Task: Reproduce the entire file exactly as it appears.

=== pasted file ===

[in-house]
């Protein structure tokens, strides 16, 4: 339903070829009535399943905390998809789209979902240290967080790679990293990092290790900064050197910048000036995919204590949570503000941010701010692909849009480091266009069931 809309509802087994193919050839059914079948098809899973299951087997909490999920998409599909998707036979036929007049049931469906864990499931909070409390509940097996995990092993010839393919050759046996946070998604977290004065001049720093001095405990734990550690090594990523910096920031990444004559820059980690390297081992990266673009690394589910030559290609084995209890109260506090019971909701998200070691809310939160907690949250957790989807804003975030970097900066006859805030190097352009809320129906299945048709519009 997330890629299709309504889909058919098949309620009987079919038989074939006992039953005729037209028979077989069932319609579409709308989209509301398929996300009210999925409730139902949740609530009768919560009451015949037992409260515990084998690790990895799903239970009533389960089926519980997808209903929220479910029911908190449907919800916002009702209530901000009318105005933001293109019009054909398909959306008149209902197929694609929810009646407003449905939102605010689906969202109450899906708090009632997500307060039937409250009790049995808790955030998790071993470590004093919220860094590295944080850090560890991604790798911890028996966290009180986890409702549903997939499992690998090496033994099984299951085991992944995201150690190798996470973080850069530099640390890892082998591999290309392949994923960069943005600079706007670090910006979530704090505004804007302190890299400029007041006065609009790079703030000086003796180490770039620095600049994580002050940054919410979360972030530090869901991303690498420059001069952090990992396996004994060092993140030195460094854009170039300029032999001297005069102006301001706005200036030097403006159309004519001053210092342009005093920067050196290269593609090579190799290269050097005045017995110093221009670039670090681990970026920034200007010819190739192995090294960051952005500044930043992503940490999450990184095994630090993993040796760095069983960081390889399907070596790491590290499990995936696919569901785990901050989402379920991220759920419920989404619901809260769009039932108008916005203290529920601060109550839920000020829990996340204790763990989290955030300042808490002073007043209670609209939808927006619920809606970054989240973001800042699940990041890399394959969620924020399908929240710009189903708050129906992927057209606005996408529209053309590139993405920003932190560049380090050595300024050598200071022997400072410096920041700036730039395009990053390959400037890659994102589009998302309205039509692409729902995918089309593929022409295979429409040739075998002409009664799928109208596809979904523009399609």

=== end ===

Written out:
[in-house]
């Protein structure tokens, strides 16, 4: 339903070829009535399943905390998809789209979902240290967080790679990293990092290790900064050197910048000036995919204590949570503000941010701010692909849009480091266009069931 809309509802087994193919050839059914079948098809899973299951087997909490999920998409599909998707036979036929007049049931469906864990499931909070409390509940097996995990092993010839393919050759046996946070998604977290004065001049720093001095405990734990550690090594990523910096920031990444004559820059980690390297081992990266673009690394589910030559290609084995209890109260506090019971909701998200070691809310939160907690949250957790989807804003975030970097900066006859805030190097352009809320129906299945048709519009 997330890629299709309504889909058919098949309620009987079919038989074939006992039953005729037209028979077989069932319609579409709308989209509301398929996300009210999925409730139902949740609530009768919560009451015949037992409260515990084998690790990895799903239970009533389960089926519980997808209903929220479910029911908190449907919800916002009702209530901000009318105005933001293109019009054909398909959306008149209902197929694609929810009646407003449905939102605010689906969202109450899906708090009632997500307060039937409250009790049995808790955030998790071993470590004093919220860094590295944080850090560890991604790798911890028996966290009180986890409702549903997939499992690998090496033994099984299951085991992944995201150690190798996470973080850069530099640390890892082998591999290309392949994923960069943005600079706007670090910006979530704090505004804007302190890299400029007041006065609009790079703030000086003796180490770039620095600049994580002050940054919410979360972030530090869901991303690498420059001069952090990992396996004994060092993140030195460094854009170039300029032999001297005069102006301001706005200036030097403006159309004519001053210092342009005093920067050196290269593609090579190799290269050097005045017995110093221009670039670090681990970026920034200007010819190739192995090294960051952005500044930043992503940490999450990184095994630090993993040796760095069983960081390889399907070596790491590290499990995936696919569901785990901050989402379920991220759920419920989404619901809260769009039932108008916005203290529920601060109550839920000020829990996340204790763990989290955030300042808490002073007043209670609209939808927006619920809606970054989240973001800042699940990041890399394959969620924020399908929240710009189903708050129906992927057209606005996408529209053309590139993405920003932190560049380090050595300024050598200071022997400072410096920041700036730039395009990053390959400037890659994102589009998302309205039509692409729902995918089309593929022409295979429409040739075998002409009664799928109208596809979904523009399609």